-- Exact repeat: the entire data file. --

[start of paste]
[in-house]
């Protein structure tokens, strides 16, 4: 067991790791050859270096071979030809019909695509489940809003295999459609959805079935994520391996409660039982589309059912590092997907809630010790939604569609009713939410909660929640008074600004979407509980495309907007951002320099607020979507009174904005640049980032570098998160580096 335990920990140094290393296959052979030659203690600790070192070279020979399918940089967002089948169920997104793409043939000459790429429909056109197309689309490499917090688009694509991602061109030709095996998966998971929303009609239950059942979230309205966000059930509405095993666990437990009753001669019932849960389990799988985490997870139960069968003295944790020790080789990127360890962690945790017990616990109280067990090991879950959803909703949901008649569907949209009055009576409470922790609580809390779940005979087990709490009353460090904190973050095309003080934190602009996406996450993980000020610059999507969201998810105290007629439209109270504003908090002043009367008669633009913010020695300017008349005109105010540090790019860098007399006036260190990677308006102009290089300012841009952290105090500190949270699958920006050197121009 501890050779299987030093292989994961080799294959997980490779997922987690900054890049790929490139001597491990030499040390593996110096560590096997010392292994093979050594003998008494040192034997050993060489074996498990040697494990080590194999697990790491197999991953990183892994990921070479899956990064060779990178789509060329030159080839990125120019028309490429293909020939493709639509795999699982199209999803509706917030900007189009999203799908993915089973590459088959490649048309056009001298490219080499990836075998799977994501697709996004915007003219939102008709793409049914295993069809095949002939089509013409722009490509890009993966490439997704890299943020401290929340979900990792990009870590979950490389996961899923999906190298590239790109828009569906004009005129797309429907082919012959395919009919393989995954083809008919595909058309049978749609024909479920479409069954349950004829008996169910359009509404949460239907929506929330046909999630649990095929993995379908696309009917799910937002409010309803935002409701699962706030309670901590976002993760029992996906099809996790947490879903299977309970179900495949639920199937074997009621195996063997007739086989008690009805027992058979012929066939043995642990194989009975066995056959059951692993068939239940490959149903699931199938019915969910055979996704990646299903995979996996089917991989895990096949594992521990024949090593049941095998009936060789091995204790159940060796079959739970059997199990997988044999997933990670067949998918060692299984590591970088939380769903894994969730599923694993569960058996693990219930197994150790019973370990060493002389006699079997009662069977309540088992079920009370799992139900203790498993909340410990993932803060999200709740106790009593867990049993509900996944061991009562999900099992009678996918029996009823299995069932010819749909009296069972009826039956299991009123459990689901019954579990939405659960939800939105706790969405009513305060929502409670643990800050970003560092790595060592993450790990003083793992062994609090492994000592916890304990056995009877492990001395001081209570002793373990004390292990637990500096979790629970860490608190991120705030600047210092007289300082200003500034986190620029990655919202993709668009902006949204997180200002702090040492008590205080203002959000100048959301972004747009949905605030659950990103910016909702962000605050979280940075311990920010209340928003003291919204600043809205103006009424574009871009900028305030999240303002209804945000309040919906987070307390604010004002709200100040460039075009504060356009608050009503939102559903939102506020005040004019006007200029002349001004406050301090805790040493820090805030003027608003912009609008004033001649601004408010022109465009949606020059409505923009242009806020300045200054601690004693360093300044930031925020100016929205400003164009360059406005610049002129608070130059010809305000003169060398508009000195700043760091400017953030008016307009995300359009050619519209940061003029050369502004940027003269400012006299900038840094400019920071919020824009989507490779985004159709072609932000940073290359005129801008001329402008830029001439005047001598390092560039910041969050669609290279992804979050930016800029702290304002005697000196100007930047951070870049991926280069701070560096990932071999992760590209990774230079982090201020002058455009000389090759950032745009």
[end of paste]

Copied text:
[in-house]
């Protein structure tokens, strides 16, 4: 067991790791050859270096071979030809019909695509489940809003295999459609959805079935994520391996409660039982589309059912590092997907809630010790939604569609009713939410909660929640008074600004979407509980495309907007951002320099607020979507009174904005640049980032570098998160580096 335990920990140094290393296959052979030659203690600790070192070279020979399918940089967002089948169920997104793409043939000459790429429909056109197309689309490499917090688009694509991602061109030709095996998966998971929303009609239950059942979230309205966000059930509405095993666990437990009753001669019932849960389990799988985490997870139960069968003295944790020790080789990127360890962690945790017990616990109280067990090991879950959803909703949901008649569907949209009055009576409470922790609580809390779940005979087990709490009353460090904190973050095309003080934190602009996406996450993980000020610059999507969201998810105290007629439209109270504003908090002043009367008669633009913010020695300017008349005109105010540090790019860098007399006036260190990677308006102009290089300012841009952290105090500190949270699958920006050197121009 501890050779299987030093292989994961080799294959997980490779997922987690900054890049790929490139001597491990030499040390593996110096560590096997010392292994093979050594003998008494040192034997050993060489074996498990040697494990080590194999697990790491197999991953990183892994990921070479899956990064060779990178789509060329030159080839990125120019028309490429293909020939493709639509795999699982199209999803509706917030900007189009999203799908993915089973590459088959490649048309056009001298490219080499990836075998799977994501697709996004915007003219939102008709793409049914295993069809095949002939089509013409722009490509890009993966490439997704890299943020401290929340979900990792990009870590979950490389996961899923999906190298590239790109828009569906004009005129797309429907082919012959395919009919393989995954083809008919595909058309049978749609024909479920479409069954349950004829008996169910359009509404949460239907929506929330046909999630649990095929993995379908696309009917799910937002409010309803935002409701699962706030309670901590976002993760029992996906099809996790947490879903299977309970179900495949639920199937074997009621195996063997007739086989008690009805027992058979012929066939043995642990194989009975066995056959059951692993068939239940490959149903699931199938019915969910055979996704990646299903995979996996089917991989895990096949594992521990024949090593049941095998009936060789091995204790159940060796079959739970059997199990997988044999997933990670067949998918060692299984590591970088939380769903894994969730599923694993569960058996693990219930197994150790019973370990060493002389006699079997009662069977309540088992079920009370799992139900203790498993909340410990993932803060999200709740106790009593867990049993509900996944061991009562999900099992009678996918029996009823299995069932010819749909009296069972009826039956299991009123459990689901019954579990939405659960939800939105706790969405009513305060929502409670643990800050970003560092790595060592993450790990003083793992062994609090492994000592916890304990056995009877492990001395001081209570002793373990004390292990637990500096979790629970860490608190991120705030600047210092007289300082200003500034986190620029990655919202993709668009902006949204997180200002702090040492008590205080203002959000100048959301972004747009949905605030659950990103910016909702962000605050979280940075311990920010209340928003003291919204600043809205103006009424574009871009900028305030999240303002209804945000309040919906987070307390604010004002709200100040460039075009504060356009608050009503939102559903939102506020005040004019006007200029002349001004406050301090805790040493820090805030003027608003912009609008004033001649601004408010022109465009949606020059409505923009242009806020300045200054601690004693360093300044930031925020100016929205400003164009360059406005610049002129608070130059010809305000003169060398508009000195700043760091400017953030008016307009995300359009050619519209940061003029050369502004940027003269400012006299900038840094400019920071919020824009989507490779985004159709072609932000940073290359005129801008001329402008830029001439005047001598390092560039910041969050669609290279992804979050930016800029702290304002005697000196100007930047951070870049991926280069701070560096990932071999992760590209990774230079982090201020002058455009000389090759950032745009």